A former backcountry ranger recalls his experiences working at a beautiful but often treacherous—and underfunded—national park in Washington state.
After a career in academia, Westman left to join the corporate world, and hated it. After 17 unhappy years, he decided to follow his heart and find a job that would let him spend time in the wilderness, where he always felt happiest and most fulfilled. He started out as a national-park volunteer and, with the encouragement of his friend, Rick Kirschner, he eventually became a seasonal backcountry ranger at Mount Rainier National Park, where he worked for nearly a decade. In this debut memoir, he describes some of most dramatic search-and-rescue operations he participated in, and recounts heartwarming and heartbreaking interactions with park visitors. Some of the visitors’ sillier questions stand out, such as, “Where do you keep the bears at night?” Future visitors to Mount Rainier should take note when the author lists his favorite park locations and expounds upon their beauty. In an earlier chapter, however, the anecdotes take a more grisly tone, as Westman describes a number of injuries and deaths that he witnessed during his career. Although he only hints at the job’s emotional toll, his compassion for others is clear, particularly when he confesses to telling a dead hiker’s college roommate that his friend “died quickly and did not suffer,” when in reality, he “had sustained significant trauma.” However, the author’s enthusiasm for his work shines through on every page. Readers will sense his deep passion for national parks, as well as his frustration over funding cuts and the lack of governmental support. His prose style can be dry at times, making some stories feel more rote than engaging. Nature enthusiasts, however, may be able to look past this, and enjoy the true-life tales of rescue, recovery and tragedy.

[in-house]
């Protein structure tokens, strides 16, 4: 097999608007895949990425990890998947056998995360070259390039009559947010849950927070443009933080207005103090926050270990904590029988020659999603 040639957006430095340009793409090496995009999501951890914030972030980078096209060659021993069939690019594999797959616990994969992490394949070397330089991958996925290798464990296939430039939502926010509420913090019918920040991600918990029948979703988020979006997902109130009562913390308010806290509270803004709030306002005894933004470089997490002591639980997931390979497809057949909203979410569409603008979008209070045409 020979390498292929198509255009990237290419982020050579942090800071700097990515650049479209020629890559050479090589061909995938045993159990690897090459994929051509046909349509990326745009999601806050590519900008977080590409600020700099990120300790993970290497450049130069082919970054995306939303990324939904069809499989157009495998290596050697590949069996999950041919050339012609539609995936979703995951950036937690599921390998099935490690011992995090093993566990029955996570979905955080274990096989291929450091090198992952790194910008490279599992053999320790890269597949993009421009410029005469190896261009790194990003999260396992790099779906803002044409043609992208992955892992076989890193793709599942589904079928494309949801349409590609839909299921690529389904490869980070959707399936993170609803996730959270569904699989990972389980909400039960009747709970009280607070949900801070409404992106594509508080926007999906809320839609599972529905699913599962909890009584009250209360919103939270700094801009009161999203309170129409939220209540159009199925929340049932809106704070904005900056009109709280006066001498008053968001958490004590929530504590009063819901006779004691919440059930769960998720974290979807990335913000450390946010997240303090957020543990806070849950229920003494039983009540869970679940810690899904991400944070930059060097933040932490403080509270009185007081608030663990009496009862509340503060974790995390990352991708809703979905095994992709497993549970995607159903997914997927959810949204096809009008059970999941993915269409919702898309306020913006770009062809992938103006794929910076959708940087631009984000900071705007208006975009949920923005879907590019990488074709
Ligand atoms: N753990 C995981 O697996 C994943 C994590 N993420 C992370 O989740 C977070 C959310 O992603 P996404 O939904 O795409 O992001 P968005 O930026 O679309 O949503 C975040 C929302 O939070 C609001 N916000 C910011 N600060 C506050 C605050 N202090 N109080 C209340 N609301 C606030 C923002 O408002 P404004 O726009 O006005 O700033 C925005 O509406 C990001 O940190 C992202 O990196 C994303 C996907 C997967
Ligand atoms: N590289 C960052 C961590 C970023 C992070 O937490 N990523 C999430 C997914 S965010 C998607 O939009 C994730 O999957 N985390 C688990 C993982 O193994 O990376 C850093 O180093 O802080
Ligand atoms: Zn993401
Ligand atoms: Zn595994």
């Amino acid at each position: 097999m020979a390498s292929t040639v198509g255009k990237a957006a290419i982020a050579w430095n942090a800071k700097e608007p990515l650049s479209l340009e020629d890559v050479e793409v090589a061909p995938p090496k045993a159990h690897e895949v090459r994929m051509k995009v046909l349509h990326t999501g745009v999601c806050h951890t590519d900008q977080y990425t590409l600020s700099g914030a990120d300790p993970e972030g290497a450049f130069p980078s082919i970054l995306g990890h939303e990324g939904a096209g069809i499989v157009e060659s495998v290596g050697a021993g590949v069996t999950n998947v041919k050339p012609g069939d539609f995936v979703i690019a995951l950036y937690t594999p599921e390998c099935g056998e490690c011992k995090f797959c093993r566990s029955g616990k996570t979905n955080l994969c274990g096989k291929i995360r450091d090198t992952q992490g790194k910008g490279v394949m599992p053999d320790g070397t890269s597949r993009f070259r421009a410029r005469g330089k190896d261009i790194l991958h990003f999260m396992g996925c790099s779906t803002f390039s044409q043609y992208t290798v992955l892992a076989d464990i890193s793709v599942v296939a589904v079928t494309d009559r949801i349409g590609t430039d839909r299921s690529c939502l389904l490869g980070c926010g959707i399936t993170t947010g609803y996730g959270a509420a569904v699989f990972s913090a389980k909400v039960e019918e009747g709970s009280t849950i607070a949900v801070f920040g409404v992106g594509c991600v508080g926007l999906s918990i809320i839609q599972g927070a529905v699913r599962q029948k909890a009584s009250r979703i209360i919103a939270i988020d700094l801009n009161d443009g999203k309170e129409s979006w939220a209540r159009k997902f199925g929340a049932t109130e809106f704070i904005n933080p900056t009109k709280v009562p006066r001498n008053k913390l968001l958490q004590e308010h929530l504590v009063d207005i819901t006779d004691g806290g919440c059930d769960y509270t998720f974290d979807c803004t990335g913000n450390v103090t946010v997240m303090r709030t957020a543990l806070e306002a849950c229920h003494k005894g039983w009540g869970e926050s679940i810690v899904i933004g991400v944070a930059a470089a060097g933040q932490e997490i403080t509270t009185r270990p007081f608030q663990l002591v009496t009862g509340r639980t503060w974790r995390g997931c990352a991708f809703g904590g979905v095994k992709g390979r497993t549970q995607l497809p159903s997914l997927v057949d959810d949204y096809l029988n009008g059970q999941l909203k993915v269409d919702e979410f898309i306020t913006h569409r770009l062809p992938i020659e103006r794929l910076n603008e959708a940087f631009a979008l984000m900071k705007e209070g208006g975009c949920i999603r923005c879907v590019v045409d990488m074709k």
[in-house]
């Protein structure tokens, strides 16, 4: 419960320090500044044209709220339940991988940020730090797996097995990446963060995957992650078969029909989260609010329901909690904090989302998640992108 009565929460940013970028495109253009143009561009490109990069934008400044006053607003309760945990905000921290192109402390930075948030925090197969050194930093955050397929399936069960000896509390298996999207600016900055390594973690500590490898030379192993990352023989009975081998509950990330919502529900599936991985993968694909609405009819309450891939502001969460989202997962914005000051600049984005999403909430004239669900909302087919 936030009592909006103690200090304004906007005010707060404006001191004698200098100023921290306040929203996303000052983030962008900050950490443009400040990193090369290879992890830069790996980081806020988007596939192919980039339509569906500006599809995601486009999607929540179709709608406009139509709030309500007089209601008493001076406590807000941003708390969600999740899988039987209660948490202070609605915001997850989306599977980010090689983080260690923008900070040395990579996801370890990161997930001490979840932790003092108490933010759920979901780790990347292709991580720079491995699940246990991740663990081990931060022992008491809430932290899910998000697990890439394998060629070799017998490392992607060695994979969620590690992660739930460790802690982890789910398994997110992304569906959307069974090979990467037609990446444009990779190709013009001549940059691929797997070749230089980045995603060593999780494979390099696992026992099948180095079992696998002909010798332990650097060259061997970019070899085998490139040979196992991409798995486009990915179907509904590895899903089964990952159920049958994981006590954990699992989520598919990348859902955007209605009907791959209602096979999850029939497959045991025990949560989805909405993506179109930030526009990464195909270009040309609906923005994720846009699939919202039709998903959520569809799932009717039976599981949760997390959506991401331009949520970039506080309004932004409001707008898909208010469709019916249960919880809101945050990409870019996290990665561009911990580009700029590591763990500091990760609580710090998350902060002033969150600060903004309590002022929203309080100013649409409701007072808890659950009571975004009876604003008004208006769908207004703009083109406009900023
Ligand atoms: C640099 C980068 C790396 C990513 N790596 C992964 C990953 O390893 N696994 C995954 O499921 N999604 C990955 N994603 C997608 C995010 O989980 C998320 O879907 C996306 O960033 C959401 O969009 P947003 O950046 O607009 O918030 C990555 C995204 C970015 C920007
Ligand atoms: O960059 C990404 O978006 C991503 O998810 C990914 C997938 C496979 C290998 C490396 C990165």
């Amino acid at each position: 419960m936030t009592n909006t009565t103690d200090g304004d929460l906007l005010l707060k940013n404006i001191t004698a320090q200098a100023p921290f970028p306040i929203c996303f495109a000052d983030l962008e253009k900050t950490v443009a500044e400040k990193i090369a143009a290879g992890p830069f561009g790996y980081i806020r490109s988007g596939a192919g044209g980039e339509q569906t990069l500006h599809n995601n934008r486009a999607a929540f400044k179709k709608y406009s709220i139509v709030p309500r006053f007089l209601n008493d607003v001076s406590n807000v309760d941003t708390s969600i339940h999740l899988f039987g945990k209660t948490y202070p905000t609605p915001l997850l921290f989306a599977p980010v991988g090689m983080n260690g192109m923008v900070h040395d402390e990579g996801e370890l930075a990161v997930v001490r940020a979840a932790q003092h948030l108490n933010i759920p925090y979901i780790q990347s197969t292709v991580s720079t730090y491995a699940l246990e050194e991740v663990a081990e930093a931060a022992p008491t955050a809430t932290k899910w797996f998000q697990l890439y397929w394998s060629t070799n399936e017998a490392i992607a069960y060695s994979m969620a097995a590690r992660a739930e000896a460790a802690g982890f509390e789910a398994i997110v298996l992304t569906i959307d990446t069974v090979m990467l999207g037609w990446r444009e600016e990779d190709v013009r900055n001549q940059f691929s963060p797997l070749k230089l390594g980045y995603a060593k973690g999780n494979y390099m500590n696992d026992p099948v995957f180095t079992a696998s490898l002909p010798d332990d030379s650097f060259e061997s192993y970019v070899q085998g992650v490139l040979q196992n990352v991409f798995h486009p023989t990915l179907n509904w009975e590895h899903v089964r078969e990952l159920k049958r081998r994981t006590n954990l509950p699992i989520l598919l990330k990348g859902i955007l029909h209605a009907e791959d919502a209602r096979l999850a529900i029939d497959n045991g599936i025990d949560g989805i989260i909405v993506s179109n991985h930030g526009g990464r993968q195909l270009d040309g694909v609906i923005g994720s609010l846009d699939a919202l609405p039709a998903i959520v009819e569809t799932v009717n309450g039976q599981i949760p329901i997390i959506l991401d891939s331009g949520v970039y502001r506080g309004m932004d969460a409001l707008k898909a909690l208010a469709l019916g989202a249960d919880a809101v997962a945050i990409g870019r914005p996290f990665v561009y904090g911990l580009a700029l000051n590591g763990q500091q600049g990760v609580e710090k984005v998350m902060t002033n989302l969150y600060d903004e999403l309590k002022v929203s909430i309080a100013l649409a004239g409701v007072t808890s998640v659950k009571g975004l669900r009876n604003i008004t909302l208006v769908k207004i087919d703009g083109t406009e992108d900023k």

An earnest memoir about a dedicated park ranger’s notable career.